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From Ryan Rawson <ryano...@gmail.com>
Subject Re: java driver versus thrift
Date Thu, 22 Jul 2010 21:24:13 GMT
Hi,

The situation is fairly complex and there is no super clear answer.
Here are some facts:

- Thrift requires the use of a shared-infrastructure client/server app
that is another scaling factor
- Thrift servers live a long time and thus can more effective amortize
the HTable cache across multiple short client runs
- Thrift servers dont have as advanced batch put and you could run
into scaling issues
- The Java API parallelizes as the number of client JVMs you have -
there is no real limit (other than your cluster's ability to handle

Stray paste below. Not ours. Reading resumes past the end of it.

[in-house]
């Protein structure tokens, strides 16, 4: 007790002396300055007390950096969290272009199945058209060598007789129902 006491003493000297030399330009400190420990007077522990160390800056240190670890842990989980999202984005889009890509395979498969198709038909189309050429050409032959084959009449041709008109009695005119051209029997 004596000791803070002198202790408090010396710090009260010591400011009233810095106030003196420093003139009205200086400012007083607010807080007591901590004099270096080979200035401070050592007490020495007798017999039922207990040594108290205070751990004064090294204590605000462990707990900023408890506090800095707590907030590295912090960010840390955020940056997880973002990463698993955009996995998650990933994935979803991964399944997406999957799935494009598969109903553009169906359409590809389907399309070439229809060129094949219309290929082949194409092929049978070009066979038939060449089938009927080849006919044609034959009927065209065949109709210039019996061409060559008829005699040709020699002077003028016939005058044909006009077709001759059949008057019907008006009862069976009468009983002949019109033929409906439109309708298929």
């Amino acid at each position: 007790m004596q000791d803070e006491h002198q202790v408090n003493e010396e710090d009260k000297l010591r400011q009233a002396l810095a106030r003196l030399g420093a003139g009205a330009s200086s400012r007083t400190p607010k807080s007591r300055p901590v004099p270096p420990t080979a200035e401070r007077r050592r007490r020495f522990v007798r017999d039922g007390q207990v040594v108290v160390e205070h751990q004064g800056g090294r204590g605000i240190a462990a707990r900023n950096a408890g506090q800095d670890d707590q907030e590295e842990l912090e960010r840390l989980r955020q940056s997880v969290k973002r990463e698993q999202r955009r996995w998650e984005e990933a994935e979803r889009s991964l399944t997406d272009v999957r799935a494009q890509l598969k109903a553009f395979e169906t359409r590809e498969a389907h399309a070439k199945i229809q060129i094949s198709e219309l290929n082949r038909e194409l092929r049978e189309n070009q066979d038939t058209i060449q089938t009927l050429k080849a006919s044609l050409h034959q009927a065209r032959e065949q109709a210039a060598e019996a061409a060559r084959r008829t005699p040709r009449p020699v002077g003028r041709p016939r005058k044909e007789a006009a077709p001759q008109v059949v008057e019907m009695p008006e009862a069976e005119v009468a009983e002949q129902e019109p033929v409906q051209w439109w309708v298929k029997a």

the requests)
- The API is probably the way to go if you are in Java
- Stumbleupon uses the Thrift API with PHP and it works like a charm.
The overhead it adds is surprisingly negligible. We deploy thrift
servers on all the regionservers


On Thu, Jul 22, 2010 at 2:18 PM, Sylvain Hellegouarch <sh@defuze.org> wrote:
> On Thu, Jul 22, 2010 at 8:22 PM, S Ahmed <sahmed1020@gmail.com> wrote:
>
>> Can someone explain, at a high level, how the hbase service is exposed?
>>
>> Is it a Java socket or? (sorry not that well versed in this)
>>
>>
>> Does anyone have any numbers on the performance differences between using
>> the native java driver (that presumably connects 'directly') versus the
>> Thrift route?
>>
>
>
> Basically when you use the thrift API, you're conversing with a thrift
> server that is written using the Java API. In other words, it's similar to
> some RPC mechanism, which means you'll introduce some overhead over using
> directly the Java API.
>
> I don't have numbers at hand unfortunately.
>
> --
> - Sylvain
> http://www.defuze.org
> http://twitter.com/lawouach
>

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